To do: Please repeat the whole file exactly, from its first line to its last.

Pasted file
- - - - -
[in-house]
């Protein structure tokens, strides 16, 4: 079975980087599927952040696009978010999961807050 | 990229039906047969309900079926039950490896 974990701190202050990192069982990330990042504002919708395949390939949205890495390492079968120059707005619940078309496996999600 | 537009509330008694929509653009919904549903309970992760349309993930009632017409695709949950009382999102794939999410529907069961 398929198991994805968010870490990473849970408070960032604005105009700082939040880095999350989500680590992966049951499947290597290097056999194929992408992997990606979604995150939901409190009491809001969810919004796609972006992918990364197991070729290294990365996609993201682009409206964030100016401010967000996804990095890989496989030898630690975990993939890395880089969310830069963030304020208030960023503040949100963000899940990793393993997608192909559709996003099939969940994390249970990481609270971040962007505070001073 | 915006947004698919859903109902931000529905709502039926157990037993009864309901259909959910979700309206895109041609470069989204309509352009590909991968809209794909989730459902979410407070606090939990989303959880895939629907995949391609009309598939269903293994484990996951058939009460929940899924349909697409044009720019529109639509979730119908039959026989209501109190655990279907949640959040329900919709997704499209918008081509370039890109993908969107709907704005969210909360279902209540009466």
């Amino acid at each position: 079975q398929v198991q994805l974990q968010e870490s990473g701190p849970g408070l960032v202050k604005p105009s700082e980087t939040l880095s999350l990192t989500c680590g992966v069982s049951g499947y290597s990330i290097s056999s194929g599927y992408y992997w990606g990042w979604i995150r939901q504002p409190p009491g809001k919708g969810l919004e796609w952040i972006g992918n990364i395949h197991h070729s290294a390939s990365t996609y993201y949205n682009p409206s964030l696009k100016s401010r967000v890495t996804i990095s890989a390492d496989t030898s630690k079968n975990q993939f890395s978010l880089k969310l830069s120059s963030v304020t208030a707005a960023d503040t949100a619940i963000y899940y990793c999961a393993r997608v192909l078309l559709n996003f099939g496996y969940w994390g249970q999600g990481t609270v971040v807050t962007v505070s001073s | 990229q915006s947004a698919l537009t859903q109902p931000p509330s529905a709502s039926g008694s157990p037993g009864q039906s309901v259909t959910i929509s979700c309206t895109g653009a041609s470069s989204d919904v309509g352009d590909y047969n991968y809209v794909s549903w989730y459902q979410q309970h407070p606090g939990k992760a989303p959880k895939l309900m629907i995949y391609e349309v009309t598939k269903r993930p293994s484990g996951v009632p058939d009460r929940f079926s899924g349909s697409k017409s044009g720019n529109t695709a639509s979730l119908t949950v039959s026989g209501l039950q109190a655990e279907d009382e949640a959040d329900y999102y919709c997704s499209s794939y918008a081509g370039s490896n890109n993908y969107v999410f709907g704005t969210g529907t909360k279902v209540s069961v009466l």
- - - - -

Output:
[in-house]
């Protein structure tokens, strides 16, 4: 079975980087599927952040696009978010999961807050 | 990229039906047969309900079926039950490896 974990701190202050990192069982990330990042504002919708395949390939949205890495390492079968120059707005619940078309496996999600 | 537009509330008694929509653009919904549903309970992760349309993930009632017409695709949950009382999102794939999410529907069961 398929198991994805968010870490990473849970408070960032604005105009700082939040880095999350989500680590992966049951499947290597290097056999194929992408992997990606979604995150939901409190009491809001969810919004796609972006992918990364197991070729290294990365996609993201682009409206964030100016401010967000996804990095890989496989030898630690975990993939890395880089969310830069963030304020208030960023503040949100963000899940990793393993997608192909559709996003099939969940994390249970990481609270971040962007505070001073 | 915006947004698919859903109902931000529905709502039926157990037993009864309901259909959910979700309206895109041609470069989204309509352009590909991968809209794909989730459902979410407070606090939990989303959880895939629907995949391609009309598939269903293994484990996951058939009460929940899924349909697409044009720019529109639509979730119908039959026989209501109190655990279907949640959040329900919709997704499209918008081509370039890109993908969107709907704005969210909360279902209540009466």
């Amino acid at each position: 079975q398929v198991q994805l974990q968010e870490s990473g701190p849970g408070l960032v202050k604005p105009s700082e980087t939040l880095s999350l990192t989500c680590g992966v069982s049951g499947y290597s990330i290097s056999s194929g599927y992408y992997w990606g990042w979604i995150r939901q504002p409190p009491g809001k919708g969810l919004e796609w952040i972006g992918n990364i395949h197991h070729s290294a390939s990365t996609y993201y949205n682009p409206s964030l696009k100016s401010r967000v890495t996804i990095s890989a390492d496989t030898s630690k079968n975990q993939f890395s978010l880089k969310l830069s120059s963030v304020t208030a707005a960023d503040t949100a619940i963000y899940y990793c999961a393993r997608v192909l078309l559709n996003f099939g496996y969940w994390g249970q999600g990481t609270v971040v807050t962007v505070s001073s | 990229q915006s947004a698919l537009t859903q109902p931000p509330s529905a709502s039926g008694s157990p037993g009864q039906s309901v259909t959910i929509s979700c309206t895109g653009a041609s470069s989204d919904v309509g352009d590909y047969n991968y809209v794909s549903w989730y459902q979410q309970h407070p606090g939990k992760a989303p959880k895939l309900m629907i995949y391609e349309v009309t598939k269903r993930p293994s484990g996951v009632p058939d009460r929940f079926s899924g349909s697409k017409s044009g720019n529109t695709a639509s979730l119908t949950v039959s026989g209501l039950q109190a655990e279907d009382e949640a959040d329900y999102y919709c997704s499209s794939y918008a081509g370039s490896n890109n993908y969107v999410f709907g704005t969210g529907t909360k279902v209540s069961v009466l």